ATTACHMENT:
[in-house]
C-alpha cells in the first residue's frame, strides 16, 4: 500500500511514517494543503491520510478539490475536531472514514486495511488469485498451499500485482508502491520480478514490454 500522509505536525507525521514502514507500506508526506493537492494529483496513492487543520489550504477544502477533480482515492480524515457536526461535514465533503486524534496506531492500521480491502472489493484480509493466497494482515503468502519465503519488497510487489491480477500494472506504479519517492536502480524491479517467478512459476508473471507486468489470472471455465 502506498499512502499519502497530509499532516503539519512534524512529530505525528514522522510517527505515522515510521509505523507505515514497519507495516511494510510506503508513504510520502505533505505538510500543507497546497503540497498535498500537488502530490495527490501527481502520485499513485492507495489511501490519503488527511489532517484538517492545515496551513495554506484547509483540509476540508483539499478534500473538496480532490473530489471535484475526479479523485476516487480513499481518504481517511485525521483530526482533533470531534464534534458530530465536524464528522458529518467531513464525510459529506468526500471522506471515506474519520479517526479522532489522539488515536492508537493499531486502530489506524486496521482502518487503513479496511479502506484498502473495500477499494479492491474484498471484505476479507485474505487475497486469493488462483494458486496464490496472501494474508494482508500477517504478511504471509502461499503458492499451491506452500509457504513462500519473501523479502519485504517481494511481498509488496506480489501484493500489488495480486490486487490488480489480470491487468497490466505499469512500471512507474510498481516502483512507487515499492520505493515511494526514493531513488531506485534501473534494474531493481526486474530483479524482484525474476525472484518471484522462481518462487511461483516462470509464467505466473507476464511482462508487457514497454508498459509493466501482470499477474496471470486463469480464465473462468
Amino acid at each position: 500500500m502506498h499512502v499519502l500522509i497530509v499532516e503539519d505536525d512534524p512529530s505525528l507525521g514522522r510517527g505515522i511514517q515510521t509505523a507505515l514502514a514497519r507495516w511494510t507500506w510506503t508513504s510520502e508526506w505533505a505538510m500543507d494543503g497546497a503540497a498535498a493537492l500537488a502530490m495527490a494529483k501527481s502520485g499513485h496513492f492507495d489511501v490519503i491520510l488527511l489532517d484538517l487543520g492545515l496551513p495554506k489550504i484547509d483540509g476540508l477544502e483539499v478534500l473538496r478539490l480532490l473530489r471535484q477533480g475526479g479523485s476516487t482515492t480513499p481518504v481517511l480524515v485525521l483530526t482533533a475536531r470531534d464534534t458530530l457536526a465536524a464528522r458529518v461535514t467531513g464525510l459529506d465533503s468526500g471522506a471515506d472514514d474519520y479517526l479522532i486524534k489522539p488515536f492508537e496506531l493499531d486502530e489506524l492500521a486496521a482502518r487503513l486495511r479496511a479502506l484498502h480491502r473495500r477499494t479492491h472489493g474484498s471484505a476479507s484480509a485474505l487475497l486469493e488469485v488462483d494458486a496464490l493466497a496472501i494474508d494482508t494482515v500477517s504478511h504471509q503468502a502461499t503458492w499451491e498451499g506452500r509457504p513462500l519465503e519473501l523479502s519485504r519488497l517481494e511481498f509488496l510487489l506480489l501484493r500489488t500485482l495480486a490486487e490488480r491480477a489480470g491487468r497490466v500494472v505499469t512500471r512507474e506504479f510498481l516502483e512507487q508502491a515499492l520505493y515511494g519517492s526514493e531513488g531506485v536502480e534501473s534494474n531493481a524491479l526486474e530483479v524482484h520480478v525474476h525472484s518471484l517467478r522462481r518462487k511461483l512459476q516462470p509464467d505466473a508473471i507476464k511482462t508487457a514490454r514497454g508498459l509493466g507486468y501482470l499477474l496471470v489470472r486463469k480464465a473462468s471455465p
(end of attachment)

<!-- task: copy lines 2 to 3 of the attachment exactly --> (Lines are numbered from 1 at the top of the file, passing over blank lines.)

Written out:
C-alpha cells in the first residue's frame, strides 16, 4: 500500500511514517494543503491520510478539490475536531472514514486495511488469485498451499500485482508502491520480478514490454 500522509505536525507525521514502514507500506508526506493537492494529483496513492487543520489550504477544502477533480482515492480524515457536526461535514465533503486524534496506531492500521480491502472489493484480509493466497494482515503468502519465503519488497510487489491480477500494472506504479519517492536502480524491479517467478512459476508473471507486468489470472471455465 502506498499512502499519502497530509499532516503539519512534524512529530505525528514522522510517527505515522515510521509505523507505515514497519507495516511494510510506503508513504510520502505533505505538510500543507497546497503540497498535498500537488502530490495527490501527481502520485499513485492507495489511501490519503488527511489532517484538517492545515496551513495554506484547509483540509476540508483539499478534500473538496480532490473530489471535484475526479479523485476516487480513499481518504481517511485525521483530526482533533470531534464534534458530530465536524464528522458529518467531513464525510459529506468526500471522506471515506474519520479517526479522532489522539488515536492508537493499531486502530489506524486496521482502518487503513479496511479502506484498502473495500477499494479492491474484498471484505476479507485474505487475497486469493488462483494458486496464490496472501494474508494482508500477517504478511504471509502461499503458492499451491506452500509457504513462500519473501523479502519485504517481494511481498509488496506480489501484493500489488495480486490486487490488480489480470491487468497490466505499469512500471512507474510498481516502483512507487515499492520505493515511494526514493531513488531506485534501473534494474531493481526486474530483479524482484525474476525472484518471484522462481518462487511461483516462470509464467505466473507476464511482462508487457514497454508498459509493466501482470499477474496471470486463469480464465473462468
Amino acid at each position: 500500500m502506498h499512502v499519502l500522509i497530509v499532516e503539519d505536525d512534524p512529530s505525528l507525521g514522522r510517527g505515522i511514517q515510521t509505523a507505515l514502514a514497519r507495516w511494510t507500506w510506503t508513504s510520502e508526506w505533505a505538510m500543507d494543503g497546497a503540497a498535498a493537492l500537488a502530490m495527490a494529483k501527481s502520485g499513485h496513492f492507495d489511501v490519503i491520510l488527511l489532517d484538517l487543520g492545515l496551513p495554506k489550504i484547509d483540509g476540508l477544502e483539499v478534500l473538496r478539490l480532490l473530489r471535484q477533480g475526479g479523485s476516487t482515492t480513499p481518504v481517511l480524515v485525521l483530526t482533533a475536531r470531534d464534534t458530530l457536526a465536524a464528522r458529518v461535514t467531513g464525510l459529506d465533503s468526500g471522506a471515506d472514514d474519520y479517526l479522532i486524534k489522539p488515536f492508537e496506531l493499531d486502530e489506524l492500521a486496521a482502518r487503513l486495511r479496511a479502506l484498502h480491502r473495500r477499494t479492491h472489493g474484498s471484505a476479507s484480509a485474505l487475497l486469493e488469485v488462483d494458486a496464490l493466497a496472501i494474508d494482508t494482515v500477517s504478511h504471509q503468502a502461499t503458492w499451491e498451499g506452500r509457504p513462500l519465503e519473501l523479502s519485504r519488497l517481494e511481498f509488496l510487489l506480489l501484493r500489488t500485482l495480486a490486487e490488480r491480477a489480470g491487468r497490466v500494472v505499469t512500471r512507474e506504479f510498481l516502483e512507487q508502491a515499492l520505493y515511494g519517492s526514493e531513488g531506485v536502480e534501473s534494474n531493481a524491479l526486474e530483479v524482484h520480478v525474476h525472484s518471484l517467478r522462481r518462487k511461483l512459476q516462470p509464467d505466473a508473471i507476464k511482462t508487457a514490454r514497454g508498459l509493466g507486468y501482470l499477474l496471470v489470472r486463469k480464465a473462468s471455465p